The appellant was entrusted by his principal with the possession of its property with authority to dispose of it, and deliver the proceeds. That the relation of principal and agent existed, we think, cannot justly become the subject of controversy. Henderson v. State, 55 Tex.Crim. Rep.; Cowan v. State, 49 Tex.Crim. Rep.; Smith v. State, 53 Tex. Crim. 121; Adams v. State, 75 Tex.Crim. Rep., 172 S.W. Rep., 219.
We find nothing in the case of Miller v. State, 88 Tex. Crim. 69, 225 S.W. Rep., 379, in opposition to this view, nor does that case support the contention urged by appellant that a charge on circumstantial evidence was required. The evidence was direct and uncontradicted that the appellant sold his principal's property for the sum named in the indictment and appropriated the money to his own use. In the Miller case the appropriation was a matter of inference from circumstances.
The appellant was indicted October 25th, made bond November 30th, and on the call of his case at about that time, an agreed continuance was entered and the case reset for the 10th of January following. On November 30th, appellant's counsel obtained a certified copy of the indictment from the clerk. This was in their possession at the time of the agreement to the postponement. The appellant had never been served with a copy of the indictment and presented a motion demanding that he be served with such copy.
The statute requires that when one is in custody or so soon as he be arrested after indictment, he shall be served with a certified copy of the indictment, and also provides that when he is on bail at the time the indictment is presented, it is not necessary to serve him with a copy, but "the clerk shall deliver a copy of the same to the defendant or his counsel, when requested, at the earliest possible time." In The case in hand, the appellant was not in custody when the indictment was found, but was arrested thereunder and later released on bail. A certified copy of the indictment was then delivered to the attorney whom he had employed and who continued to represent him throughout the trial. The appellant should have been served with a certified copy of the indictment while he was in jail. The question is: "Does the failure to do so, in connection with the facts stated, require a reversal of the judgment?" We are referred to the case of Venn v. State, 86 Tex.Crim. Rep., 218 S.W. Rep., 1060, in which there was a reversal because of the failure to comply with the statutes mentioned — Arts. 351 and 353, Code of Criminal Procedure. Attention is also directed to Revill v. State, 87 Tex.Crim. Rep., 218 S.W. Rep., 1044, in which a like conclusion is reached. In neither of these cases was either the appellant or his counsel in possession of a certified copy of the indictment, and the same is true in the Brewin case, 48 Tex.Crim. Rep., and Holden's case, 44 Tex. Crim. 382. In these cases the mandatory character of the statute is recognized the object being "to afford the accused the opportunity of examining the indictment in order to file written pleadings" but in them it is also recognized that the neglect or failure to comply with the statute does not, in every case, work a reversal. Emphasis is given to the view that the service of the indictment may be waived in cases in which it is held that the facts were such as to constitute a waiver. Rice v. State, 49 Tex. Crim. 574; Keener v. State, 51 Tex.Crim. Rep.; Fletcher v. State, 37 Tex.Crim. Rep.; Butler v. State, 38 S.W. Rep., 787.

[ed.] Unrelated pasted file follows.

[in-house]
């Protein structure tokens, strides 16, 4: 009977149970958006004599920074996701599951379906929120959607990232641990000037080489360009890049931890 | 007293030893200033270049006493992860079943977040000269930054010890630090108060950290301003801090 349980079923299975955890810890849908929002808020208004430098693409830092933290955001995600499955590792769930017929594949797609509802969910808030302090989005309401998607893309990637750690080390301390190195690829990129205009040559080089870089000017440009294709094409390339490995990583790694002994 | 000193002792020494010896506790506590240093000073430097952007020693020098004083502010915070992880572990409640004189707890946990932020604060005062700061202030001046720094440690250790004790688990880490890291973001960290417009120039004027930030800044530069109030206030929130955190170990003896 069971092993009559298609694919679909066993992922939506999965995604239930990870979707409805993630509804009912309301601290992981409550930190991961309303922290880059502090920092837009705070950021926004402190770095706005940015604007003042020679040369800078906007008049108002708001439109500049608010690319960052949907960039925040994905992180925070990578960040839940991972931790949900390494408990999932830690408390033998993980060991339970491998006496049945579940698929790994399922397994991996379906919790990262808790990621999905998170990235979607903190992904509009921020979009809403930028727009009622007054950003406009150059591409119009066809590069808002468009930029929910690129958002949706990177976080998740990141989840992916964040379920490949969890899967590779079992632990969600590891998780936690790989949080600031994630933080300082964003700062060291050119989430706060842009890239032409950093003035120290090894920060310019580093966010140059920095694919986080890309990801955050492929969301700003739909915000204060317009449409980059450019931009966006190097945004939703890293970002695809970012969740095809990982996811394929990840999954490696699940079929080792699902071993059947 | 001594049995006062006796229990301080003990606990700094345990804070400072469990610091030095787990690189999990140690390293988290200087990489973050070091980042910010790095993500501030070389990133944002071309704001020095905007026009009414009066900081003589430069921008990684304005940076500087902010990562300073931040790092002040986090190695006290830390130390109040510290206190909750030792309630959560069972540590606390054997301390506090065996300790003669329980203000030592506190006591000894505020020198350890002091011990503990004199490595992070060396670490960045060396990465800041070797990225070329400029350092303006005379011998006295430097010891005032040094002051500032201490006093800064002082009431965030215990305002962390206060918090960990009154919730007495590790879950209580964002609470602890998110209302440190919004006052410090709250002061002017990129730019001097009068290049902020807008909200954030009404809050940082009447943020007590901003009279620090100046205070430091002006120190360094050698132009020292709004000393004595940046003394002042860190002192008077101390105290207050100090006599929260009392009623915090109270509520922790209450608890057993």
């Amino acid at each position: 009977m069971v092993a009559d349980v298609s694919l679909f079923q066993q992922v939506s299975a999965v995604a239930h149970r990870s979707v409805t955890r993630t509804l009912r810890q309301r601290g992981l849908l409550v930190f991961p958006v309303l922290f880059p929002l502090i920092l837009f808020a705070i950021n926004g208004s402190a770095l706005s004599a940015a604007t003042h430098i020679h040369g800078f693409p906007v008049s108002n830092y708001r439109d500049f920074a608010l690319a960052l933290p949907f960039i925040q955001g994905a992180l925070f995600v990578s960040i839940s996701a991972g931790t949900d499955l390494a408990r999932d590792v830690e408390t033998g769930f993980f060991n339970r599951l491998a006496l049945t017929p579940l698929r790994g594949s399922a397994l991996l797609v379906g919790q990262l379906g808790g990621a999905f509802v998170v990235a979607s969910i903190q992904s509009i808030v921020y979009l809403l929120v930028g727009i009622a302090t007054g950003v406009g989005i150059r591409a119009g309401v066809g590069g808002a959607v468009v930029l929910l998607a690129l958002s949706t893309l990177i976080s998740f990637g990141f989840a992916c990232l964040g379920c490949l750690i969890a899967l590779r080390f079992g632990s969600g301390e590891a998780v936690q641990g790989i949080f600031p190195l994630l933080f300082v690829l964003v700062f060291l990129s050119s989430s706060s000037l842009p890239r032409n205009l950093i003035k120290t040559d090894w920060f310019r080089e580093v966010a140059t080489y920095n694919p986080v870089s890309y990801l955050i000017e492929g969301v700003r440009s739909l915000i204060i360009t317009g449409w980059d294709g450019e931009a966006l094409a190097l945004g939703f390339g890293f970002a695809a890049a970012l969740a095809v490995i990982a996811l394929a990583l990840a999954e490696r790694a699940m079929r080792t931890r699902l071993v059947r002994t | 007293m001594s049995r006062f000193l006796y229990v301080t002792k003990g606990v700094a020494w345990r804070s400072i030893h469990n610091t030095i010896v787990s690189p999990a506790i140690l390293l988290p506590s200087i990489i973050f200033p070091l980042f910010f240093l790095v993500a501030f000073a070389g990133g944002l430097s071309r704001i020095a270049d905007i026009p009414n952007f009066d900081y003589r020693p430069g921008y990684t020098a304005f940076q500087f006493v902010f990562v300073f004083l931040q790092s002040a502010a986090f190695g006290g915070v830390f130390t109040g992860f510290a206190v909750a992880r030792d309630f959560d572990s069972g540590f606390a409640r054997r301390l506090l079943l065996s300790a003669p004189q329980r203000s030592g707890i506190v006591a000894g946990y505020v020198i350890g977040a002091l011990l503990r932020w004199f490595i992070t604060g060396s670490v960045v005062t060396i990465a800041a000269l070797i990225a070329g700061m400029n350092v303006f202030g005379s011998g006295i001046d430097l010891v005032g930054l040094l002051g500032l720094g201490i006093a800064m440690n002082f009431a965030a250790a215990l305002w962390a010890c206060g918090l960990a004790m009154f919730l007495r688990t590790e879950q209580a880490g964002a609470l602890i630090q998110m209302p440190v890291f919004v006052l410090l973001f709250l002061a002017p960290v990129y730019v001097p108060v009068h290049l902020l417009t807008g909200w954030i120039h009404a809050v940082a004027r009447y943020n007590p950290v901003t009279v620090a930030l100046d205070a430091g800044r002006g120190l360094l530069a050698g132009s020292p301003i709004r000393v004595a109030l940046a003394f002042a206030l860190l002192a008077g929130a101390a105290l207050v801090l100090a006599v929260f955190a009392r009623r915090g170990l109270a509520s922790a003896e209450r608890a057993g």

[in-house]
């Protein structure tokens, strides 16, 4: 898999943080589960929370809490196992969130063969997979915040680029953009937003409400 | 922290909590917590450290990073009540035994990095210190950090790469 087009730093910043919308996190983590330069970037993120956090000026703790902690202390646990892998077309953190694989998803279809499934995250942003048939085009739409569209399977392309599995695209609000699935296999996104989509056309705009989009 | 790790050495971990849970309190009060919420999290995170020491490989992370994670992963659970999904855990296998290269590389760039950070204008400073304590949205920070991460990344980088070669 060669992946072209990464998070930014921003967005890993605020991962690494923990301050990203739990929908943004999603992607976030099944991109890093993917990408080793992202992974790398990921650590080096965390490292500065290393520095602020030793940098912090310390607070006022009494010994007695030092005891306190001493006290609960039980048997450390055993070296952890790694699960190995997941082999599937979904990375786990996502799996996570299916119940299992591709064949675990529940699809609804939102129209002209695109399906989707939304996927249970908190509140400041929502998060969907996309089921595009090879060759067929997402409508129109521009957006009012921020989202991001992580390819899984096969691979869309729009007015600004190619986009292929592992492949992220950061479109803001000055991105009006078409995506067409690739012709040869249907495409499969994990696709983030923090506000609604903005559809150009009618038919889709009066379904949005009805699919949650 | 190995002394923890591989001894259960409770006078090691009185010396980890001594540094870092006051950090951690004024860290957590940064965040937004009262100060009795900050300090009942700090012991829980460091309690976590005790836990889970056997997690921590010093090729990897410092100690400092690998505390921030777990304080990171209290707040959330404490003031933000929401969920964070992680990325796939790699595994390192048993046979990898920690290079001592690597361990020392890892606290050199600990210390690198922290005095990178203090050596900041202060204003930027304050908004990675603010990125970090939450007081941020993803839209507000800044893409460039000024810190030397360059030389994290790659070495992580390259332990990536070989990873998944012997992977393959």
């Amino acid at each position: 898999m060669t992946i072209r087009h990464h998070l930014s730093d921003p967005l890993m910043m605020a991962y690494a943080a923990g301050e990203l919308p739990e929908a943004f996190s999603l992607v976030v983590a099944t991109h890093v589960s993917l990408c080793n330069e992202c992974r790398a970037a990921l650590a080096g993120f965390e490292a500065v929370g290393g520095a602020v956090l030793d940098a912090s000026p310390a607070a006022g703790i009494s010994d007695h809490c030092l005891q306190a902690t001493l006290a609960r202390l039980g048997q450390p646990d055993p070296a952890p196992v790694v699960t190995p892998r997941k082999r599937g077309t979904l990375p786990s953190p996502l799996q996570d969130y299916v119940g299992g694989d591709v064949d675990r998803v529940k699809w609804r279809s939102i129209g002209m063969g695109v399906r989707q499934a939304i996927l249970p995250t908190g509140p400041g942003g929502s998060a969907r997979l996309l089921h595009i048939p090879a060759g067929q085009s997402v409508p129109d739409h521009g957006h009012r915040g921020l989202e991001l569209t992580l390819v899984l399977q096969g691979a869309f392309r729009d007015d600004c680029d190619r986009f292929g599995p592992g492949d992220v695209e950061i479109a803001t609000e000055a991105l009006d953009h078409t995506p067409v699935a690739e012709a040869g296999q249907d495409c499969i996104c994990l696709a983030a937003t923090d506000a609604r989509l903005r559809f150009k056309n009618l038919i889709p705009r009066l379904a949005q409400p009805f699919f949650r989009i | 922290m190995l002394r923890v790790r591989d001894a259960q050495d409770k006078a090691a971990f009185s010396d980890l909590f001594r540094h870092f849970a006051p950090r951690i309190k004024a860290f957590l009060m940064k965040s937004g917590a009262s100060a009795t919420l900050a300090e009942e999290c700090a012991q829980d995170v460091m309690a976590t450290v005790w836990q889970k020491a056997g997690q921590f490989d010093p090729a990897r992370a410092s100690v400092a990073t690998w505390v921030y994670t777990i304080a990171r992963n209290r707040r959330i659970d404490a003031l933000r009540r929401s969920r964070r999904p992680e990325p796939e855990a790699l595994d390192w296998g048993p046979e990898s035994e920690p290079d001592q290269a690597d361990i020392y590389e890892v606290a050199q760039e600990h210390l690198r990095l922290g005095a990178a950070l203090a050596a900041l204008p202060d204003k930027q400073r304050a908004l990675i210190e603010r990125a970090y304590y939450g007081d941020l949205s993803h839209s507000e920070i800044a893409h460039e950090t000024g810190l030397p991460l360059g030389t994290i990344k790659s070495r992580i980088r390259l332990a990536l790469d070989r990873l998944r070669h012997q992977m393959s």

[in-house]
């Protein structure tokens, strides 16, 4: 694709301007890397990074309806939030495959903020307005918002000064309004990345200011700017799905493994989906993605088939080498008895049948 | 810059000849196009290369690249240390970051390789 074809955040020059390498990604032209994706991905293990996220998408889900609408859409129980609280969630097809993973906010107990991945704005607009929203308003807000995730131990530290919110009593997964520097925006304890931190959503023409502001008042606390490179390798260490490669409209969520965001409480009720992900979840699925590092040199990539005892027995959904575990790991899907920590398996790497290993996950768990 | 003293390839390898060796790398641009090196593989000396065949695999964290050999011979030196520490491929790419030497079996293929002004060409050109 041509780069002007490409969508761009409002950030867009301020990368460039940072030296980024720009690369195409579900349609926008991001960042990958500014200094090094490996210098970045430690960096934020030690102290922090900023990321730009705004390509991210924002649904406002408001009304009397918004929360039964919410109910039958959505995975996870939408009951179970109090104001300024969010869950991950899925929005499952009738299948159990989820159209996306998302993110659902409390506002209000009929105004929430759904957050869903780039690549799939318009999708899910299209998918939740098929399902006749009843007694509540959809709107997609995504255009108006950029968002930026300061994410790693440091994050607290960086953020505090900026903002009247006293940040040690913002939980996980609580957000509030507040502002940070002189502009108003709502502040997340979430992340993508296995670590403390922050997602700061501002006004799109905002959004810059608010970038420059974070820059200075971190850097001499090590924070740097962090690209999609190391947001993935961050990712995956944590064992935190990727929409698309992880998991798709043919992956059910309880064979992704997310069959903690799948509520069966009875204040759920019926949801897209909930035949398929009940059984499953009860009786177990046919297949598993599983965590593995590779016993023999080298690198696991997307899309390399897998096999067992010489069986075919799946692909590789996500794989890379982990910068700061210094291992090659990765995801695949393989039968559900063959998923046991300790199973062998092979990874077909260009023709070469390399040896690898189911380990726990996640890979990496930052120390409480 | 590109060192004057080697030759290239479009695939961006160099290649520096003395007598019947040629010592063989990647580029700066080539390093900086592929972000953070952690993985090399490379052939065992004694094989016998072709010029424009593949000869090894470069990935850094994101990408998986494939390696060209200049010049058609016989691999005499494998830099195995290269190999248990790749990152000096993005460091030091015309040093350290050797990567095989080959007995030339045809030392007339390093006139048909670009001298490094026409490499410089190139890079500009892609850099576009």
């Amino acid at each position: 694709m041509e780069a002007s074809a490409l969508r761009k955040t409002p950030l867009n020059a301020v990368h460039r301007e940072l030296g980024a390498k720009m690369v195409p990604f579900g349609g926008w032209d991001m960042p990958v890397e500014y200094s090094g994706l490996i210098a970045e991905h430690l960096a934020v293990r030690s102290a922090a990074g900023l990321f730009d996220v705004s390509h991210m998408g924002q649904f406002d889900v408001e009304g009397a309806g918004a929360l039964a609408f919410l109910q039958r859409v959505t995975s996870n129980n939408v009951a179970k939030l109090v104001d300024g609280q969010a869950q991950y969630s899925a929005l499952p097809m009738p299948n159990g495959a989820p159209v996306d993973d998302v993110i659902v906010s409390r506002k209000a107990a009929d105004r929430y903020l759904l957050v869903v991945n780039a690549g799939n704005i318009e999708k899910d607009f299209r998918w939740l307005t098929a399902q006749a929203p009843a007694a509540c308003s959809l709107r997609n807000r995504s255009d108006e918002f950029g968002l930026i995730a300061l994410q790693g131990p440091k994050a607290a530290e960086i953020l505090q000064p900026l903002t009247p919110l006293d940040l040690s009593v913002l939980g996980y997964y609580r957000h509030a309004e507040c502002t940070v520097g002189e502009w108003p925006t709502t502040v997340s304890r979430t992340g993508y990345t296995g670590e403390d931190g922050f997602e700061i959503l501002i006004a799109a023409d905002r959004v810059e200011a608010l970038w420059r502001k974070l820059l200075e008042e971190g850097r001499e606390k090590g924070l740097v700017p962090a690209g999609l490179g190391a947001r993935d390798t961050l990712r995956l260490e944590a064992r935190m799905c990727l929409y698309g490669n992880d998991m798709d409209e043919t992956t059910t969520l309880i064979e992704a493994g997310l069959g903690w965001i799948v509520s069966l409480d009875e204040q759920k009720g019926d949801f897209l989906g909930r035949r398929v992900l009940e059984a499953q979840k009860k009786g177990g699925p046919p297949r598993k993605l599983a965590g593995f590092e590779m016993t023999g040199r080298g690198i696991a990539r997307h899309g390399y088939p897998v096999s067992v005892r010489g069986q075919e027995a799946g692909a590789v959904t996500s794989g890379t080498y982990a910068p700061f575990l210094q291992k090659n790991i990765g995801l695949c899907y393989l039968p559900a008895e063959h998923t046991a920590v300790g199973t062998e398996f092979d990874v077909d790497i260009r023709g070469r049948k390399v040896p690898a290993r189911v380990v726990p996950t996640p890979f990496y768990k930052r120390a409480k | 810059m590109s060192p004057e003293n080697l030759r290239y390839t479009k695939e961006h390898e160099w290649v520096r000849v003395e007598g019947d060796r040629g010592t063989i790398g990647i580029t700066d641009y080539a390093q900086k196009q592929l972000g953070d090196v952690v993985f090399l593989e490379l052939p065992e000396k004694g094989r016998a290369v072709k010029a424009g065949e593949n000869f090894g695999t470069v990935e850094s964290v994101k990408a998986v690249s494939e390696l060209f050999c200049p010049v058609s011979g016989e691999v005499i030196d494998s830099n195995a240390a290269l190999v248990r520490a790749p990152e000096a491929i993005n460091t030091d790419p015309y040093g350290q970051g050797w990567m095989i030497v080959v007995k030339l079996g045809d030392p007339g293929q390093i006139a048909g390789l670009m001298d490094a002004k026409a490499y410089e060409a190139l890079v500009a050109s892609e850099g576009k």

In the Keener case, supra, there was very little substantial distinction between the facts supporting the waiver and those in the case before us. The controlling facts apparently were that the accused was at large many days before he was put to trial; that in the meantime there had been continuances, and a certified copy of the indictment was in the possession of the attorney representing the accused. In the case in hand, a certified copy of the indictment was delivered to the appellant's counsel when bail was made, which was more than forty days before the trial, and in the meantime a continuance had been agreed to and ordered. As said in the Keener case:
"Let it be conceded that the statute is mandatory in terms, still it must receive a reasonable construction so as to protect appellant's rights, while at the same time not obstructing or delaying trials."
The right which the statute was designed to protect was "to demand the nature and cause of accusation against him and have a copy thereof. (Harris' Texas Constitution, Art. 1, Sec. 10). A copy of the indictment accurately giving this information was in possession of his attorney for more than a month preceding the trial. During this time, it affirmatively appears that the appellant and his attorney conferred about the matter and that he was advised by his attorney of the nature of the accusation against him. According to his statement, no details were gone into, but it is manifest that he was made aware of the fact that the copy of the indictment was in the possession of his attorney and that he received from him, relating thereto, all of the information deemed requisite for the preparation of the defense. In holding that the failure to serve the appellant with a copy of the indictment, upon his demand at the time of the trial, will not work a reversal of the judgment under the facts in this case, we make no departure from the principle controlling the court in McDuff v. State, 4 Texas Crim. App., 61, wherein it is said: